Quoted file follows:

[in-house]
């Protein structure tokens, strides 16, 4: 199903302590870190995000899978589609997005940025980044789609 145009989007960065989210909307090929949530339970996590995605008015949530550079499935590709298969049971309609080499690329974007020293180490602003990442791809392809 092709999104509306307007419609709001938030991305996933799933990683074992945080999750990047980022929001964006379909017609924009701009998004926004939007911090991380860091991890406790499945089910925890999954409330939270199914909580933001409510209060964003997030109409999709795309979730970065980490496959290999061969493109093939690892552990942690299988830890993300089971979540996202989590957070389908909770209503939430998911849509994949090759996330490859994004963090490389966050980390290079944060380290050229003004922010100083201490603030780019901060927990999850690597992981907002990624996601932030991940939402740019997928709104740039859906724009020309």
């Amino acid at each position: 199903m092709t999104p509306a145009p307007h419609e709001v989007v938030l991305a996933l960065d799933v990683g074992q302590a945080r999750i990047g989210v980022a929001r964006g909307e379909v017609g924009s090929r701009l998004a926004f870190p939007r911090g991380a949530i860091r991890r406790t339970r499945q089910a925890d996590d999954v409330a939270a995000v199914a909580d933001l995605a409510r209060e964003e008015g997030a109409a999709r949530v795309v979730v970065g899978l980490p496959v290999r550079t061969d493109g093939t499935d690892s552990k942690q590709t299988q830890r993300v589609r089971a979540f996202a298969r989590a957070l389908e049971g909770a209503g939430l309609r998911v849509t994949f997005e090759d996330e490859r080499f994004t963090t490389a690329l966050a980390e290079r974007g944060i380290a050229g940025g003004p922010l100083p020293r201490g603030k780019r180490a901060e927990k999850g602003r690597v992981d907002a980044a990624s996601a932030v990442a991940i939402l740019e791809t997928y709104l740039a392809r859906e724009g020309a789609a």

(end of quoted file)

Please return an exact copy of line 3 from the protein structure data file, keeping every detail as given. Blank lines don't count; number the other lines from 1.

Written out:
């Amino acid at each position: 199903m092709t999104p509306a145009p307007h419609e709001v989007v938030l991305a996933l960065d799933v990683g074992q302590a945080r999750i990047g989210v980022a929001r964006g909307e379909v017609g924009s090929r701009l998004a926004f870190p939007r911090g991380a949530i860091r991890r406790t339970r499945q089910a925890d996590d999954v409330a939270a995000v199914a909580d933001l995605a409510r209060e964003e008015g997030a109409a999709r949530v795309v979730v970065g899978l980490p496959v290999r550079t061969d493109g093939t499935d690892s552990k942690q590709t299988q830890r993300v589609r089971a979540f996202a298969r989590a957070l389908e049971g909770a209503g939430l309609r998911v849509t994949f997005e090759d996330e490859r080499f994004t963090t490389a690329l966050a980390e290079r974007g944060i380290a050229g940025g003004p922010l100083p020293r201490g603030k780019r180490a901060e927990k999850g602003r690597v992981d907002a980044a990624s996601a932030v990442a991940i939402l740019e791809t997928y709104l740039a392809r859906e724009g020309a789609a």